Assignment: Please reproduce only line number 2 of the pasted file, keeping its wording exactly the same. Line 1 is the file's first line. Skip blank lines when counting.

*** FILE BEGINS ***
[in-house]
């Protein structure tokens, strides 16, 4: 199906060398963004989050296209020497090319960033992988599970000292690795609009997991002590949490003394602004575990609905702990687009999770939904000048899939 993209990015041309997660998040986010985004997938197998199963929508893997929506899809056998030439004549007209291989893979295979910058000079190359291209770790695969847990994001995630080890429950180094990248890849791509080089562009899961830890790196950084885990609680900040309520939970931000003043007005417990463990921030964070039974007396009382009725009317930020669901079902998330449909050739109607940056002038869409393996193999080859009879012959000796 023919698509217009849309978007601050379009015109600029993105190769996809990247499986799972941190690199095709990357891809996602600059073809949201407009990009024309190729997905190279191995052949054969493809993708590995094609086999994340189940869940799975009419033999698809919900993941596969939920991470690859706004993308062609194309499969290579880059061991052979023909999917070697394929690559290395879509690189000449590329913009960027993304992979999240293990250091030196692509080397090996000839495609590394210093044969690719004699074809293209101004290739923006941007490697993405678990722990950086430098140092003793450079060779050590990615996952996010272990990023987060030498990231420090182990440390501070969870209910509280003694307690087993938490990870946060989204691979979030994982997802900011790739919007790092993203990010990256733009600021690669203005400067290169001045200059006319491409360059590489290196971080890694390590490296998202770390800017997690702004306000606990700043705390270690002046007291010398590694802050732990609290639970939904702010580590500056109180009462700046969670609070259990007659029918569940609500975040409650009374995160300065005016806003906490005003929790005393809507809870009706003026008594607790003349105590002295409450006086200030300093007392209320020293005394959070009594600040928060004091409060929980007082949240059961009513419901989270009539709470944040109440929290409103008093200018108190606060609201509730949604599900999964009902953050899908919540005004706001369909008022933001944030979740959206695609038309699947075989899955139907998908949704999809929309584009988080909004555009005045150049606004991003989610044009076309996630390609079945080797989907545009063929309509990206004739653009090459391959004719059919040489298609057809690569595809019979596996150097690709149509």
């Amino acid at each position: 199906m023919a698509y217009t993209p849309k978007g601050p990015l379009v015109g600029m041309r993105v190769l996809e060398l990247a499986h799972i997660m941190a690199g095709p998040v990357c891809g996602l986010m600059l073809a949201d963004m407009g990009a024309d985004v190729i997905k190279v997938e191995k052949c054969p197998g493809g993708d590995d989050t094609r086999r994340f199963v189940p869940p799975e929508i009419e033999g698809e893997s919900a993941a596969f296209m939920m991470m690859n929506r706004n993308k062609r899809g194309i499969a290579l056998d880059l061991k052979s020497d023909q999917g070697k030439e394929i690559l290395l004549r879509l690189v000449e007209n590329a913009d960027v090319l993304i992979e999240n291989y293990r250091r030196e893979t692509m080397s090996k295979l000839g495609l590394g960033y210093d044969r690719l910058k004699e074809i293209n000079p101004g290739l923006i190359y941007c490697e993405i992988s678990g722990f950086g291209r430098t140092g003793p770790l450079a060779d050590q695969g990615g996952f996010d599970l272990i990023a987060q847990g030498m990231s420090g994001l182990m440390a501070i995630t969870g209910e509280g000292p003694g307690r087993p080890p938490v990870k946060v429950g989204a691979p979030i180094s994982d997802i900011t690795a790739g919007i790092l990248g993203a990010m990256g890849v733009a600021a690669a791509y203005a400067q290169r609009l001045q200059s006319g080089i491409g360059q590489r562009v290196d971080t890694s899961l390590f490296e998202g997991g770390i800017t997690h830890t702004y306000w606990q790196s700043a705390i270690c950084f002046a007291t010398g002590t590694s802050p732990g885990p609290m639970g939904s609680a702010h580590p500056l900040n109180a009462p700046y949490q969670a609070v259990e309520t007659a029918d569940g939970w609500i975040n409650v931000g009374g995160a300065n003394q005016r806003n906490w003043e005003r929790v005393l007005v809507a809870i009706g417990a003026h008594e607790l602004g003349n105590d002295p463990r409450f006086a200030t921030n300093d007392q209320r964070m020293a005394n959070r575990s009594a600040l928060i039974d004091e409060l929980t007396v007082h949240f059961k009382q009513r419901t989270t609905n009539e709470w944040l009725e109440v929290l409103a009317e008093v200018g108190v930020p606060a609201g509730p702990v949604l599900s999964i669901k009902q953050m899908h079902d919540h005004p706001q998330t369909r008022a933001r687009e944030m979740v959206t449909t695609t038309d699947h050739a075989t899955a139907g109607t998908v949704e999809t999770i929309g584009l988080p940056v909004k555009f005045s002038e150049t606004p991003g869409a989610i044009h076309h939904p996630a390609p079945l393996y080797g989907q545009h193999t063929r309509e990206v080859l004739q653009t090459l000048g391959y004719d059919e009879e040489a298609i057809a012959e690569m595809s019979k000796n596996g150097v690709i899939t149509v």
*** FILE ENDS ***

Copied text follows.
């Protein structure tokens, strides 16, 4: 199906060398963004989050296209020497090319960033992988599970000292690795609009997991002590949490003394602004575990609905702990687009999770939904000048899939 993209990015041309997660998040986010985004997938197998199963929508893997929506899809056998030439004549007209291989893979295979910058000079190359291209770790695969847990994001995630080890429950180094990248890849791509080089562009899961830890790196950084885990609680900040309520939970931000003043007005417990463990921030964070039974007396009382009725009317930020669901079902998330449909050739109607940056002038869409393996193999080859009879012959000796 023919698509217009849309978007601050379009015109600029993105190769996809990247499986799972941190690199095709990357891809996602600059073809949201407009990009024309190729997905190279191995052949054969493809993708590995094609086999994340189940869940799975009419033999698809919900993941596969939920991470690859706004993308062609194309499969290579880059061991052979023909999917070697394929690559290395879509690189000449590329913009960027993304992979999240293990250091030196692509080397090996000839495609590394210093044969690719004699074809293209101004290739923006941007490697993405678990722990950086430098140092003793450079060779050590990615996952996010272990990023987060030498990231420090182990440390501070969870209910509280003694307690087993938490990870946060989204691979979030994982997802900011790739919007790092993203990010990256733009600021690669203005400067290169001045200059006319491409360059590489290196971080890694390590490296998202770390800017997690702004306000606990700043705390270690002046007291010398590694802050732990609290639970939904702010580590500056109180009462700046969670609070259990007659029918569940609500975040409650009374995160300065005016806003906490005003929790005393809507809870009706003026008594607790003349105590002295409450006086200030300093007392209320020293005394959070009594600040928060004091409060929980007082949240059961009513419901989270009539709470944040109440929290409103008093200018108190606060609201509730949604599900999964009902953050899908919540005004706001369909008022933001944030979740959206695609038309699947075989899955139907998908949704999809929309584009988080909004555009005045150049606004991003989610044009076309996630390609079945080797989907545009063929309509990206004739653009090459391959004719059919040489298609057809690569595809019979596996150097690709149509």